While depression in pregnant women may affect the health of the fetus and mother, use of antidepressants during this period, is also said to be risky.
Pregnancy is a period of joy for expectant mothers. However, this may not prove right for all, as some of them may experience mild to severe depression. According to statistics, around ten per cent of pregnant women suffer from symptoms of depression. This condition is mostly found in women who have a history of depression; those who are very young; and those who are going through stressful events in their life. While depression during pregnancy may negatively affect both the fetus and the mother, taking antidepressants during this period is also not considered safe.
Use of Antidepressants
The most common treatment for depression is medication like, antidepressants, and supportive measures, like psychotherapy. Pregnancy is a condition, wherein doctors have to be more cautious before prescribing any medication, so as to avoid any side effects to the fetus as well as the mother. So depression during pregnancy is considered a sensitive situation, where both the condition (depression) as well as the medication for the condition may prove harmful. Even though studies regarding use of antidepressants during pregnancy are still underway, it is contented that such medication may pose serious health problems for the baby and the mother.
Why to Avoid
It is claimed that consumption of certain types of antidepressants during pregnancy may cause congenital malformations in the baby. There is also a possibility that such babies experience withdrawal symptoms, after birth. Such symptoms could be like tremors, disturbed sleep, gastrointestinal problems, or incessant crying. It is also contented that the women, who use antidepressants during the first trimester, may have babies with heart defects. Even preterm birth and miscarriage are associated with use of these drugs. Risks to the baby includes birth defects, pulmonary hypertension, etc.
Why to Use
Depression during pregnancy can affect the health of both the baby as well as the mother. A depressed women may resort to unhealthy habits, like smoking, drinking alcoholic beverages, and taking illegal drugs. Such behavior is highly risky, when it comes to pregnant women. Such a woman may not take proper ante-natal care. She may not have food or supplements and medicines on time. Some may also exhibit suicidal tendency, in case of severe depression. Apart from that, untreated depression may lead to hypertension, premature birth, low birth weight of the baby, and developmental problems. In some women, depression during pregnancy may pose an increased risk of postpartum depression. So, treatment is unavoidable, especially for those with severe, recurrent, or prolonged depression.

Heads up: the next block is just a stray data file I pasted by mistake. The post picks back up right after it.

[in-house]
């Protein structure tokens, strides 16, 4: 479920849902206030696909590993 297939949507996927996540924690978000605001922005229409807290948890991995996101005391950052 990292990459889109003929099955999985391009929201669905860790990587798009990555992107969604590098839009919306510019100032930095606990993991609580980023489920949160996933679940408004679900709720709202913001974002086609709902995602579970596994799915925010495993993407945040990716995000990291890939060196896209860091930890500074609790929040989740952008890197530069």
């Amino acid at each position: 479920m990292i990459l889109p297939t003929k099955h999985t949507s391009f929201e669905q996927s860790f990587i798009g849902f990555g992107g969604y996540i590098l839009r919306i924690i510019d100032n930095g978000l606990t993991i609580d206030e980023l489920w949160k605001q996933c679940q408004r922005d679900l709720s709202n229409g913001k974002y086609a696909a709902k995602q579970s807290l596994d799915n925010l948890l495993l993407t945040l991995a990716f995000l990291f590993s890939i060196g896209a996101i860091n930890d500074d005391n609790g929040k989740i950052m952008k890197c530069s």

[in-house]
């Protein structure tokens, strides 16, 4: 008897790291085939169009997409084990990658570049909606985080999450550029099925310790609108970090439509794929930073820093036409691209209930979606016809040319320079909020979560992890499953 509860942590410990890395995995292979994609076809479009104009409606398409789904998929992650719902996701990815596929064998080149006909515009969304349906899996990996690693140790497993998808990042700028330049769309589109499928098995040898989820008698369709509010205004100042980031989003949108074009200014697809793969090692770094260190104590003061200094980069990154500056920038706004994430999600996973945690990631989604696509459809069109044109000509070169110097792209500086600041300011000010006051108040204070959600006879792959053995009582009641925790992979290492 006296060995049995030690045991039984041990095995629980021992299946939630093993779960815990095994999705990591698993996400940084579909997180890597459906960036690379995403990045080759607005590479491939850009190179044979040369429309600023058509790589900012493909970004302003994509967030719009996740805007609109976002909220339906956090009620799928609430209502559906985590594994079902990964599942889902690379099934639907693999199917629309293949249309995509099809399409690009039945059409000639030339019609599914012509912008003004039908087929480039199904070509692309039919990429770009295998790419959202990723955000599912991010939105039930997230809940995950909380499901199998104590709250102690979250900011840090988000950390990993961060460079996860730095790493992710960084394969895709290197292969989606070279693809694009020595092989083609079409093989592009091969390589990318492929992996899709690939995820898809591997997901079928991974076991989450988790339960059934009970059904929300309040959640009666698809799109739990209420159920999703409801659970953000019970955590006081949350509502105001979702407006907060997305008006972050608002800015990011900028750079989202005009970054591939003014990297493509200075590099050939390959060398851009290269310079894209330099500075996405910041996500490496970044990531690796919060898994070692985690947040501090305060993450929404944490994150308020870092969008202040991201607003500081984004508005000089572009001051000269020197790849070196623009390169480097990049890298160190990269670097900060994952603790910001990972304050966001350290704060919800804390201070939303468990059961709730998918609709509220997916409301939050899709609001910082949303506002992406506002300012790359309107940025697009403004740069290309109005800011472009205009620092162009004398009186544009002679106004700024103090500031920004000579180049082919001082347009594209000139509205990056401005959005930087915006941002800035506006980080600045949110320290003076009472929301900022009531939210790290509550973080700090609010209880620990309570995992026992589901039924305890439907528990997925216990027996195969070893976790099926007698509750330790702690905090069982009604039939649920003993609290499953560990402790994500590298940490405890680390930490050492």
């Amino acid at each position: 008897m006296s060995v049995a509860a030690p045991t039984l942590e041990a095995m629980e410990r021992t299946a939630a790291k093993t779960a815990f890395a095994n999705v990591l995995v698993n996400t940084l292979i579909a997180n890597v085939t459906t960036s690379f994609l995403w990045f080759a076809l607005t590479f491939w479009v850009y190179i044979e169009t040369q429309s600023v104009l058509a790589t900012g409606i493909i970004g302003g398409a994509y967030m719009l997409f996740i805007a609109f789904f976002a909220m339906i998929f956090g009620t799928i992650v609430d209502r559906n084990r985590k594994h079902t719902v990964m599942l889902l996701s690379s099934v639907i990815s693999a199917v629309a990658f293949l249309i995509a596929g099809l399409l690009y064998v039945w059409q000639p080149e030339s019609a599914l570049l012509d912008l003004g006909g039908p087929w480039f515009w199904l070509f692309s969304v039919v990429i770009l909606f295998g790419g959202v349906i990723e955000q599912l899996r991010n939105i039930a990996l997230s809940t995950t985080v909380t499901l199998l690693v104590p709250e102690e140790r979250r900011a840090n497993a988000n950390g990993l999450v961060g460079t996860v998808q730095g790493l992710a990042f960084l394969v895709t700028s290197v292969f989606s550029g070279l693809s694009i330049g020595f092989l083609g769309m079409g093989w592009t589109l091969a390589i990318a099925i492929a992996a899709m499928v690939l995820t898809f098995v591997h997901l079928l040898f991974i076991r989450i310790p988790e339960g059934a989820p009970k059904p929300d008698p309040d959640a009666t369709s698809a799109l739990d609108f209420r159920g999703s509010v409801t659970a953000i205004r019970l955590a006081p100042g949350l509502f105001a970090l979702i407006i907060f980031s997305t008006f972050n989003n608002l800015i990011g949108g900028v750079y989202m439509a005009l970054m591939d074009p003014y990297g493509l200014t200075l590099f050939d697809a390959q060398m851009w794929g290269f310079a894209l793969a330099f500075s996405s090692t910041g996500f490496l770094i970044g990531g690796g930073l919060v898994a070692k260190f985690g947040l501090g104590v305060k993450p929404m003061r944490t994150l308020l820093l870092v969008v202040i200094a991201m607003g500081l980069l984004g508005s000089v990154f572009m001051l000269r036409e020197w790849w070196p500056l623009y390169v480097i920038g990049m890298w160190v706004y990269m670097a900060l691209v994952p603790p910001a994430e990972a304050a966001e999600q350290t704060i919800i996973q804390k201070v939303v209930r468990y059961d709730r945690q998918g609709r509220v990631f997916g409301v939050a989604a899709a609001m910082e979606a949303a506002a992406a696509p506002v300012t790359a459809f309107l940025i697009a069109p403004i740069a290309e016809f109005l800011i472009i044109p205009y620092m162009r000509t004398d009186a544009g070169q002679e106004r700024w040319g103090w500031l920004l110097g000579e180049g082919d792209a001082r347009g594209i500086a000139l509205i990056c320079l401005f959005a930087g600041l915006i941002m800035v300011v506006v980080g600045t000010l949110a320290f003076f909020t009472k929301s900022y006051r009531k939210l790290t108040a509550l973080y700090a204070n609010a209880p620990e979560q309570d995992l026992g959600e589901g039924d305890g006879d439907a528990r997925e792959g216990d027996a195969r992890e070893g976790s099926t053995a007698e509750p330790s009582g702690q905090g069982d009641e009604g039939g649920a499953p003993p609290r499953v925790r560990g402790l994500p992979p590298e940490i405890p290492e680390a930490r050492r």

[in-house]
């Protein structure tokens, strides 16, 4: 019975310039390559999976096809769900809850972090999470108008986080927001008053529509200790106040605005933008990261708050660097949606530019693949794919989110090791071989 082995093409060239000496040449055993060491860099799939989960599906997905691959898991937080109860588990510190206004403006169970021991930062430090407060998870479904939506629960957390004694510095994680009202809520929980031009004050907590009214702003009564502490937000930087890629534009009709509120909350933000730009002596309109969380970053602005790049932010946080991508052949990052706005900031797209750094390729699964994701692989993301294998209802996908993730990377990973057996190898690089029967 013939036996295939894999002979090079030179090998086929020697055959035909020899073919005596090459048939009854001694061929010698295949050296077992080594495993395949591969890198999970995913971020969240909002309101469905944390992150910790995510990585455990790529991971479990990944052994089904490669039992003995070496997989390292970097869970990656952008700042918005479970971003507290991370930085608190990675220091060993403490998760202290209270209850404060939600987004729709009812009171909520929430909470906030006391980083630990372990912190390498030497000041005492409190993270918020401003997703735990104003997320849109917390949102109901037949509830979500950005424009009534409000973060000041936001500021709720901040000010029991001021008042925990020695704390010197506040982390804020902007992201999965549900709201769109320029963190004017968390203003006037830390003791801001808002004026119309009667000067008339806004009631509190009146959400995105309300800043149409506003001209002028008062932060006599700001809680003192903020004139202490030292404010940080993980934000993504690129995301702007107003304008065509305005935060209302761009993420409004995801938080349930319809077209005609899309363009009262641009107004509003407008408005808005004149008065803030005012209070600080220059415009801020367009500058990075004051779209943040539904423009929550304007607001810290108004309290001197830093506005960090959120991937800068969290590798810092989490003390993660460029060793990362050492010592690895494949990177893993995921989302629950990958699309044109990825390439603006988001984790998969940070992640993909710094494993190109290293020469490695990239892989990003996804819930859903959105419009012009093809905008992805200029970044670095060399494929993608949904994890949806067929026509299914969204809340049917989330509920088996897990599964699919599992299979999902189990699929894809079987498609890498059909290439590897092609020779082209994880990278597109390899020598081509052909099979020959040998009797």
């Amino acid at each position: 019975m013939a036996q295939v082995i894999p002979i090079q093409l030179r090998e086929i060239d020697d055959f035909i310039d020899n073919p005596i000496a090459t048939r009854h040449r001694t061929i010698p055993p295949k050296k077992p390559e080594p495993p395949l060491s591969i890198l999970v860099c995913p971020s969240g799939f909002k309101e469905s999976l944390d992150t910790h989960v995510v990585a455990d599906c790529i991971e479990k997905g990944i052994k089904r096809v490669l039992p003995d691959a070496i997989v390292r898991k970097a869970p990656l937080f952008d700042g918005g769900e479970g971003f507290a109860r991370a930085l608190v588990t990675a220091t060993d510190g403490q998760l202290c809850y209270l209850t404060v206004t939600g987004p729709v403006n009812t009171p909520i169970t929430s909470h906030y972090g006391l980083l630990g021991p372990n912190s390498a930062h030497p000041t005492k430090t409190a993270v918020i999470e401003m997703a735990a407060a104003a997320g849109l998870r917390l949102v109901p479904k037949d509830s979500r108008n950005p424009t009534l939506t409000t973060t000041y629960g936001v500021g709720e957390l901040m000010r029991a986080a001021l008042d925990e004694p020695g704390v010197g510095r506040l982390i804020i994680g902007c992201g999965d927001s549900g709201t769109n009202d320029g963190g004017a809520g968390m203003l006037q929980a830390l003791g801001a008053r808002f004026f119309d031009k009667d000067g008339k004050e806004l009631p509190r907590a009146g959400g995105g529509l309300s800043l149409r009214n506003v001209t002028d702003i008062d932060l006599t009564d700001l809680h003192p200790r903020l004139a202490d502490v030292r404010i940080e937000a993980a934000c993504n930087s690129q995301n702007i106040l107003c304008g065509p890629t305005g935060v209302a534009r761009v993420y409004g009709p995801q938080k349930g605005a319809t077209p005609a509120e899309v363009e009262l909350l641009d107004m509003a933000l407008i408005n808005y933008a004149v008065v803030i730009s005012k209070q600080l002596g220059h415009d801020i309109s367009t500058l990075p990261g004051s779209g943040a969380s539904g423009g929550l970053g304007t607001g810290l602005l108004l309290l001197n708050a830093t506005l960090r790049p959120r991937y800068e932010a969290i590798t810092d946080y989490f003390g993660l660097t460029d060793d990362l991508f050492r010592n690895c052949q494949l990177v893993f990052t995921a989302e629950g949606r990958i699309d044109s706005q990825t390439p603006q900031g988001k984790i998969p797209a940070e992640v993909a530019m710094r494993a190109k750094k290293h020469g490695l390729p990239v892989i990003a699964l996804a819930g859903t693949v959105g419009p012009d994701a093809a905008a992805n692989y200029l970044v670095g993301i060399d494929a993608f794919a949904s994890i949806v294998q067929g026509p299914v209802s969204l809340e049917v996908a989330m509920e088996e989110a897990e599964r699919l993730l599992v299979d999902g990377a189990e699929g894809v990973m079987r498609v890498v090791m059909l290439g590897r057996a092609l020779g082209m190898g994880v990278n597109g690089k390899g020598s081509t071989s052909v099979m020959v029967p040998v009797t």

Use of antidepressants during pregnancy is still a controversial topic. While treating depression during pregnancy is unavoidable in most cases, taking antidepressants may also pose some risks. However, the solution lies in striking a balance between the benefits and risks. In short, the benefits of treating depression must outweigh the side effects caused by antidepressants and vice versa.
The risks posed by these drugs are minor, when compared to the problems associated with depression, which is left untreated. According to a study published by the British Medical Journal, exposure to antidepressants in the womb caused problems in less than 1% of children. It is also contented that only certain types of antidepressant medication are associated with such risks. It is also advisable to use the safest antidepressant to minimize the risk. So, if you are taking antidepressants, it will be better to seek the opinion of the doctor (regarding the safety of the drug during pregnancy), in case you are pregnant or planning to get pregnant.
There are other treatment options, like psychotherapy, which may not prove beneficial for women with severe bouts of depression. Even nursing mothers, who have doubts regarding use of antidepressants, can replace these drugs with therapy. However, consult your gynecologist and psychiatrist, before replacing such drugs.
Disclaimer: This article is for informational purposes only and should not be used as a replacement for expert medical advice. Visiting your physician is the safest way to diagnose and treat any health condition.